- Usage of decongestants may cause damage, as well.
- As one gets older, complete loss of smell and taste as one ages is evident and possible.
- Radiation can cause sufficient damage.
- A change in the way your voice sounds.
- Sense of smell and taste is not strong and distinguishable.
- Headaches and snoring.
- Polyps may be blocking your draining channel meant for the sinuses, into the nose. This can most commonly lead to sinusitis.
- The face and ears tend to enlarge which is uncommon.
- Double vision is highly improbable, but can take place nonetheless, due to huge polyps applying pressure on the nerves that need to send signals to the brain from the eyes.
- Patients who have undergone Tracheostomy―a surgical procedure that creates an opening into the trachea where a tube is inserted to provide a passage for air―are more prone to suffer from loss of smell.
- Check for a history of head trauma, diabetes, Alzheimer’s disease, Huntington’s disease, schizophrenia, Parkinson’s disease, and multiple sclerosis. It is important to know your genetic history before you diagnose yourself or others in cases such as these.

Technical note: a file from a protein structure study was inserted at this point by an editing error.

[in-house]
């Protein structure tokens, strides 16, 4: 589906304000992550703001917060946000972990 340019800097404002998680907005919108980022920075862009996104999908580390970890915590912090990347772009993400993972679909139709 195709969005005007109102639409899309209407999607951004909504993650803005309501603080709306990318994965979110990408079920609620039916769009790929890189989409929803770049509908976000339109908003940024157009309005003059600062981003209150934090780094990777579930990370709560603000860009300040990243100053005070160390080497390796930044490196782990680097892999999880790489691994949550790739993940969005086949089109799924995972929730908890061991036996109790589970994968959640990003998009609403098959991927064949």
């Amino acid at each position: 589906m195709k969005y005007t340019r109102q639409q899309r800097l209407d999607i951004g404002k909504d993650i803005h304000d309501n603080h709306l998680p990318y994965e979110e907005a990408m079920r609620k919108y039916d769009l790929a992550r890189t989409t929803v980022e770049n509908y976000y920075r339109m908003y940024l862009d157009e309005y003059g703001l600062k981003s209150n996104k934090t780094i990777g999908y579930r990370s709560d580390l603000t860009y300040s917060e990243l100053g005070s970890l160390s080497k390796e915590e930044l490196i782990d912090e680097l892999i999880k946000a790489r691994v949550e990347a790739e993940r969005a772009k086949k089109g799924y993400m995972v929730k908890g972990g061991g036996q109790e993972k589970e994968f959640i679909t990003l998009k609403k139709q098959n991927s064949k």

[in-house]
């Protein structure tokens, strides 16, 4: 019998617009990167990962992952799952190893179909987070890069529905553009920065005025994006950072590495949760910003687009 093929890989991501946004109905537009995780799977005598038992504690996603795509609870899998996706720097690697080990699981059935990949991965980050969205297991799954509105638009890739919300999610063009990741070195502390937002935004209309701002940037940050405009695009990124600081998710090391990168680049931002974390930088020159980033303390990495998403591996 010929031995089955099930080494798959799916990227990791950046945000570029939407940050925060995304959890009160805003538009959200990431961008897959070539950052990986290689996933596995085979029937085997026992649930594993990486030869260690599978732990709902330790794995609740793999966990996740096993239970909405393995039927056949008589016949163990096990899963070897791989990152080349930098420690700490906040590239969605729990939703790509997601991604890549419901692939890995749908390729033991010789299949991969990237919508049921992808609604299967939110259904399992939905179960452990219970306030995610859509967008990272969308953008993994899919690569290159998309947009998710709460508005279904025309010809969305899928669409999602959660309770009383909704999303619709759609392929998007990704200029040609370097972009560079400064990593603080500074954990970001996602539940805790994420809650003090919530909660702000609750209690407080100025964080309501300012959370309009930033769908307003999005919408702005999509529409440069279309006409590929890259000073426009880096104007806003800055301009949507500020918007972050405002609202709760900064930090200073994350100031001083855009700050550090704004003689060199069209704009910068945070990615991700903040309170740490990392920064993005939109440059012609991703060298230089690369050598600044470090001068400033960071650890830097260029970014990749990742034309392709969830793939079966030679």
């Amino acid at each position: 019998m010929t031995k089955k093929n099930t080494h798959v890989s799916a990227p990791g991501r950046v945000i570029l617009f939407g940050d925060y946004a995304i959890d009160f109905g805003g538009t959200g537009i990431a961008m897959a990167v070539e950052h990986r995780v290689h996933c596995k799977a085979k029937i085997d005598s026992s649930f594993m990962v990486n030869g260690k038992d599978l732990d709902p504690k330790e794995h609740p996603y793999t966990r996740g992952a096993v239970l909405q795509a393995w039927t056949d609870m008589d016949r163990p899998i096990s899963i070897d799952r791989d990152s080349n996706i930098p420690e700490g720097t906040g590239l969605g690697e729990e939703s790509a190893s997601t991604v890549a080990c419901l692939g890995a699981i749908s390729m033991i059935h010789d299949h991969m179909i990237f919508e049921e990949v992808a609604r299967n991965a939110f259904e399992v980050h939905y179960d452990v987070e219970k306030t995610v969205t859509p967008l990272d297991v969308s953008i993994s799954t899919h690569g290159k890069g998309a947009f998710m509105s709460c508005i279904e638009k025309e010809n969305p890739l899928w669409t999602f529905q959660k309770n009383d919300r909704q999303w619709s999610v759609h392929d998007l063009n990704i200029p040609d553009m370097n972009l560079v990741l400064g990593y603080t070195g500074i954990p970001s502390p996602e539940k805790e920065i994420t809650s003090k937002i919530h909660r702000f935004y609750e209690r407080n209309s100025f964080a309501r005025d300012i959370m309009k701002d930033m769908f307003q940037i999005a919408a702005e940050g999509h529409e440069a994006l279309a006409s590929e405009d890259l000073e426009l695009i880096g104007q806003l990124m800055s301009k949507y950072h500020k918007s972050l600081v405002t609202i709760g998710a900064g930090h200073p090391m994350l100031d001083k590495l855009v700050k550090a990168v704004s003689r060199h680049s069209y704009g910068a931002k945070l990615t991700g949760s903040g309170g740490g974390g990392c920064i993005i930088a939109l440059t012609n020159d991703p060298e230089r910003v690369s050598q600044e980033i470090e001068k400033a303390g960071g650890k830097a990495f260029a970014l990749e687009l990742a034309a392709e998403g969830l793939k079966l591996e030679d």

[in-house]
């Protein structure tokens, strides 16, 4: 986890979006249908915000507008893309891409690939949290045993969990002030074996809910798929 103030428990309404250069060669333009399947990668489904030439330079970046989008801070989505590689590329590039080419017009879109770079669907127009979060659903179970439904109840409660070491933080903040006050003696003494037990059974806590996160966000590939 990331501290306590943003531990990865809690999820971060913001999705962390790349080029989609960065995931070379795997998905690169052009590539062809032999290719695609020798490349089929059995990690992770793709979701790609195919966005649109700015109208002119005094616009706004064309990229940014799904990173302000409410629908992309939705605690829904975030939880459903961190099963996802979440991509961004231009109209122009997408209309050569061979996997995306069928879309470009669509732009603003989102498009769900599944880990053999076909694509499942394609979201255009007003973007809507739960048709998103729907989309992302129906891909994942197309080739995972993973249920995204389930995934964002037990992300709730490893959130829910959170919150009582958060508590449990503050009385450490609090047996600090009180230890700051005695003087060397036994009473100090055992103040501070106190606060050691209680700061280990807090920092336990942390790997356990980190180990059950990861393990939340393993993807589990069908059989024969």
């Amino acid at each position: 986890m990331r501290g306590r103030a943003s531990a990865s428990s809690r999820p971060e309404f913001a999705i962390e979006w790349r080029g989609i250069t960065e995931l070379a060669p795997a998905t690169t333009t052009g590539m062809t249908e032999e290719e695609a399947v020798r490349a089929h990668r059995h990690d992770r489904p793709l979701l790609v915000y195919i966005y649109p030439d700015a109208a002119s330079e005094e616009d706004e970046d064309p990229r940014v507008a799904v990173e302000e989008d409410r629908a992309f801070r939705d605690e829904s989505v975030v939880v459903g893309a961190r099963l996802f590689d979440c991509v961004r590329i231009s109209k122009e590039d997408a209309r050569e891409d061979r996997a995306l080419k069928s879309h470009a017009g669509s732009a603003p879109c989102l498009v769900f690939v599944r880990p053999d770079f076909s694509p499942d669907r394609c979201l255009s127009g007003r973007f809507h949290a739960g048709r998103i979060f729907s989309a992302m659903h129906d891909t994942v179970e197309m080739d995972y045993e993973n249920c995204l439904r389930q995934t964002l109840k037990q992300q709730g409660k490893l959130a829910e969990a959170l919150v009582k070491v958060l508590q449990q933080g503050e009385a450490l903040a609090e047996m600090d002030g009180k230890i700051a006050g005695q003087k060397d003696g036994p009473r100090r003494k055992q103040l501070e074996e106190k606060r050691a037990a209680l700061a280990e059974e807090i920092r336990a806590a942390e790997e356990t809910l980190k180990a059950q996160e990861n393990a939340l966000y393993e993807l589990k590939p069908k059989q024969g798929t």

- A zinc deficiency is also a factor in determining whether one is suffering from this condition.
Skim through the following table and associate the relevant diagnostic to your condition and accordingly have it checked out.
|Hyposmia||The sensation of smell is vague and indistinct. One may have a partial ability to smell, although sometimes it may be hard to detect odors.|
|Hyperosmia||Sense of smell is heightened where some people have a natural way of smelling odors that are vague to others, but very strong to them. Sensitivity levels are very high in these cases.|
|Dysosmia||Smells are distorted and are impaired to a point of complete loss of smell. Stimuli doesn’t activate olfactory bulb.|
|Parosmia/Troposmia||In this case normal/pleasant smells are mistaken for acrid odors.|
|Phantosmia||The presence of a non-existent smell causes one to think it is present when in fact hallucinatory.|
|Presbyosmia||Decrease in the sense of smell as one grows older. Age is a major factor.|
|Cacosmia||Sensing odors that are foul or vile. These are non-existent in nature but pertain to bad smells.|
- University of Pennsylvania Smell Identification Test (UPSIT)
- Connecticut Chemosensory Clinical Research (also known as the scratch and sniff test)
- Transillumination: A method to visualize the front and maxillary sinuses. In a darkened room, a physician shines a bright light against the patient’s forehead or cheek. If the sinuses are clear, the physician will observe the glows in the areas of the cheek or the hard palate of the mouth to locate the sinus passages. It is an inexpensive method and is highly useful to rule out problems related to this condition.
- Olfactory Function Testing: Administered using Butanol for an odor detection test, including the seven identification test. Different odors including wintergreen, Vicks, and ammonia are used. It is important to note that different odors may be used in different places as odor testing substances. The rating on the diagnostic may vary depending on your condition.